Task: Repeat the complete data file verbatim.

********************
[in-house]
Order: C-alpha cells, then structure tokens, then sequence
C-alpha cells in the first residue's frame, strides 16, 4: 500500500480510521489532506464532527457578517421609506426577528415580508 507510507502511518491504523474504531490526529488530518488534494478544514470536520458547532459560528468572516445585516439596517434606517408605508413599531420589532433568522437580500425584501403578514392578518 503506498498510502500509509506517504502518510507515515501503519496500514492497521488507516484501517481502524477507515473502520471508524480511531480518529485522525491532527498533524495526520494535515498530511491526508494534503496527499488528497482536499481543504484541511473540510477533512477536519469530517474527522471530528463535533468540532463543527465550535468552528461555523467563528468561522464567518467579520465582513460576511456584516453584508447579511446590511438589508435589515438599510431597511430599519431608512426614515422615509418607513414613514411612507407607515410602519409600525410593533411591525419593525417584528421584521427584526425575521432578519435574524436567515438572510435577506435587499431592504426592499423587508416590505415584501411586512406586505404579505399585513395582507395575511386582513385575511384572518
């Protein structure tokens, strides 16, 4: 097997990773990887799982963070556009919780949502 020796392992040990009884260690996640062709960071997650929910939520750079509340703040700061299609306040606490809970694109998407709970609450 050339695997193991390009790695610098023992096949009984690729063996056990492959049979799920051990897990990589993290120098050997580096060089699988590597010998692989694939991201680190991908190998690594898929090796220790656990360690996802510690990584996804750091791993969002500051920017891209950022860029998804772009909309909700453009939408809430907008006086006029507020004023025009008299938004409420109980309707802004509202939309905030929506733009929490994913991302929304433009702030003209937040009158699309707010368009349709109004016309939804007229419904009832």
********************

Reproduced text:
[in-house]
Order: C-alpha cells, then structure tokens, then sequence
C-alpha cells in the first residue's frame, strides 16, 4: 500500500480510521489532506464532527457578517421609506426577528415580508 507510507502511518491504523474504531490526529488530518488534494478544514470536520458547532459560528468572516445585516439596517434606517408605508413599531420589532433568522437580500425584501403578514392578518 503506498498510502500509509506517504502518510507515515501503519496500514492497521488507516484501517481502524477507515473502520471508524480511531480518529485522525491532527498533524495526520494535515498530511491526508494534503496527499488528497482536499481543504484541511473540510477533512477536519469530517474527522471530528463535533468540532463543527465550535468552528461555523467563528468561522464567518467579520465582513460576511456584516453584508447579511446590511438589508435589515438599510431597511430599519431608512426614515422615509418607513414613514411612507407607515410602519409600525410593533411591525419593525417584528421584521427584526425575521432578519435574524436567515438572510435577506435587499431592504426592499423587508416590505415584501411586512406586505404579505399585513395582507395575511386582513385575511384572518
């Protein structure tokens, strides 16, 4: 097997990773990887799982963070556009919780949502 020796392992040990009884260690996640062709960071997650929910939520750079509340703040700061299609306040606490809970694109998407709970609450 050339695997193991390009790695610098023992096949009984690729063996056990492959049979799920051990897990990589993290120098050997580096060089699988590597010998692989694939991201680190991908190998690594898929090796220790656990360690996802510690990584996804750091791993969002500051920017891209950022860029998804772009909309909700453009939408809430907008006086006029507020004023025009008299938004409420109980309707802004509202939309905030929506733009929490994913991302929304433009702030003209937040009158699309707010368009349709109004016309939804007229419904009832």